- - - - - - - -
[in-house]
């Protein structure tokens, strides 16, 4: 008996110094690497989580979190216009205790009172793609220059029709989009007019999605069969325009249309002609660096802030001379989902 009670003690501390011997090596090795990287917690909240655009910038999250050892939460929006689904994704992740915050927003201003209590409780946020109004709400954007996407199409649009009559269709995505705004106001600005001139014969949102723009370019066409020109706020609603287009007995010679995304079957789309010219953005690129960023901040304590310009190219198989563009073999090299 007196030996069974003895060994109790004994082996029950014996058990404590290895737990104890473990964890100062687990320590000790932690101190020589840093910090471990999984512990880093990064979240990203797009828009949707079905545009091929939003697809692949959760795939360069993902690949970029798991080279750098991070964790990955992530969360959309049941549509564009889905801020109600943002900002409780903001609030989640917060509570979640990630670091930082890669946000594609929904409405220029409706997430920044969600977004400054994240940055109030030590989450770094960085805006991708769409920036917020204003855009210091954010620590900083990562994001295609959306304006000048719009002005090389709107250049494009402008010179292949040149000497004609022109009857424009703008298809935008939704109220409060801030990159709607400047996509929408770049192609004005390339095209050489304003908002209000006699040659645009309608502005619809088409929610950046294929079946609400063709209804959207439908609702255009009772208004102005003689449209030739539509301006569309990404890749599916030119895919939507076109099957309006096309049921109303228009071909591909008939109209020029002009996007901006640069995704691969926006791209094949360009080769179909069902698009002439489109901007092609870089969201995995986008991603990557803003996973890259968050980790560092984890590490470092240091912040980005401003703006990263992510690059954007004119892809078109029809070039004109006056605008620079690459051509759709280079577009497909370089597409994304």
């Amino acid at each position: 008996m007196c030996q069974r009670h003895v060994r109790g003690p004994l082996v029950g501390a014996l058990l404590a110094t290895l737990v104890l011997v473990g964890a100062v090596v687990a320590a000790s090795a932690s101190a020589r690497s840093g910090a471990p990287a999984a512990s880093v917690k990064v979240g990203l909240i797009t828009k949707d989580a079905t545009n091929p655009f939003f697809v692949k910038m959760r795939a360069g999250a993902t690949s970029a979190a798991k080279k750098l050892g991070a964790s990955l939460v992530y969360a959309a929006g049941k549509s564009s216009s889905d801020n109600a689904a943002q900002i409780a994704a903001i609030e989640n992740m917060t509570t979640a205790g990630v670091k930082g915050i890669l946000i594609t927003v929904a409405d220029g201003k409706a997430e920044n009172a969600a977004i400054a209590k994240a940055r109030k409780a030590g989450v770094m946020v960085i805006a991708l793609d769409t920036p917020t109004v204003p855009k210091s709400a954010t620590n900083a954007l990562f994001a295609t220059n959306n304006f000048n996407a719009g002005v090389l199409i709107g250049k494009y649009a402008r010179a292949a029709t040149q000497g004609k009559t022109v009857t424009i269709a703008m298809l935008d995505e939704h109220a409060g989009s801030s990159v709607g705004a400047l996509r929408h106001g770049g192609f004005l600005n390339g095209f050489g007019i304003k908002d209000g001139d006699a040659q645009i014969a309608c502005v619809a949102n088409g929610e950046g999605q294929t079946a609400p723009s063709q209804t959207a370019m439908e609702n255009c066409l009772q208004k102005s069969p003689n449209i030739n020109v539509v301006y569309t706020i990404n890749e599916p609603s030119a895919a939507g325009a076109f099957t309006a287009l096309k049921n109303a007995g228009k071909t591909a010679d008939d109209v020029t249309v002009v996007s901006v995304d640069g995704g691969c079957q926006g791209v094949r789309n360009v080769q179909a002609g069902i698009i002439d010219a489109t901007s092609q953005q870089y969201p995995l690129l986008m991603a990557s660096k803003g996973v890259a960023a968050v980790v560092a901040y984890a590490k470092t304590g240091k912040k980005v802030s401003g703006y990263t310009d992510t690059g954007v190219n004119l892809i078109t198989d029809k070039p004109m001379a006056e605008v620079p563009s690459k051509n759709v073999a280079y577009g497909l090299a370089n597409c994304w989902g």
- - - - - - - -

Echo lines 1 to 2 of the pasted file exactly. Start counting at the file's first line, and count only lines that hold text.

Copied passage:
[in-house]
């Protein structure tokens, strides 16, 4: 008996110094690497989580979190216009205790009172793609220059029709989009007019999605069969325009249309002609660096802030001379989902 009670003690501390011997090596090795990287917690909240655009910038999250050892939460929006689904994704992740915050927003201003209590409780946020109004709400954007996407199409649009009559269709995505705004106001600005001139014969949102723009370019066409020109706020609603287009007995010679995304079957789309010219953005690129960023901040304590310009190219198989563009073999090299 007196030996069974003895060994109790004994082996029950014996058990404590290895737990104890473990964890100062687990320590000790932690101190020589840093910090471990999984512990880093990064979240990203797009828009949707079905545009091929939003697809692949959760795939360069993902690949970029798991080279750098991070964790990955992530969360959309049941549509564009889905801020109600943002900002409780903001609030989640917060509570979640990630670091930082890669946000594609929904409405220029409706997430920044969600977004400054994240940055109030030590989450770094960085805006991708769409920036917020204003855009210091954010620590900083990562994001295609959306304006000048719009002005090389709107250049494009402008010179292949040149000497004609022109009857424009703008298809935008939704109220409060801030990159709607400047996509929408770049192609004005390339095209050489304003908002209000006699040659645009309608502005619809088409929610950046294929079946609400063709209804959207439908609702255009009772208004102005003689449209030739539509301006569309990404890749599916030119895919939507076109099957309006096309049921109303228009071909591909008939109209020029002009996007901006640069995704691969926006791209094949360009080769179909069902698009002439489109901007092609870089969201995995986008991603990557803003996973890259968050980790560092984890590490470092240091912040980005401003703006990263992510690059954007004119892809078109029809070039004109006056605008620079690459051509759709280079577009497909370089597409994304």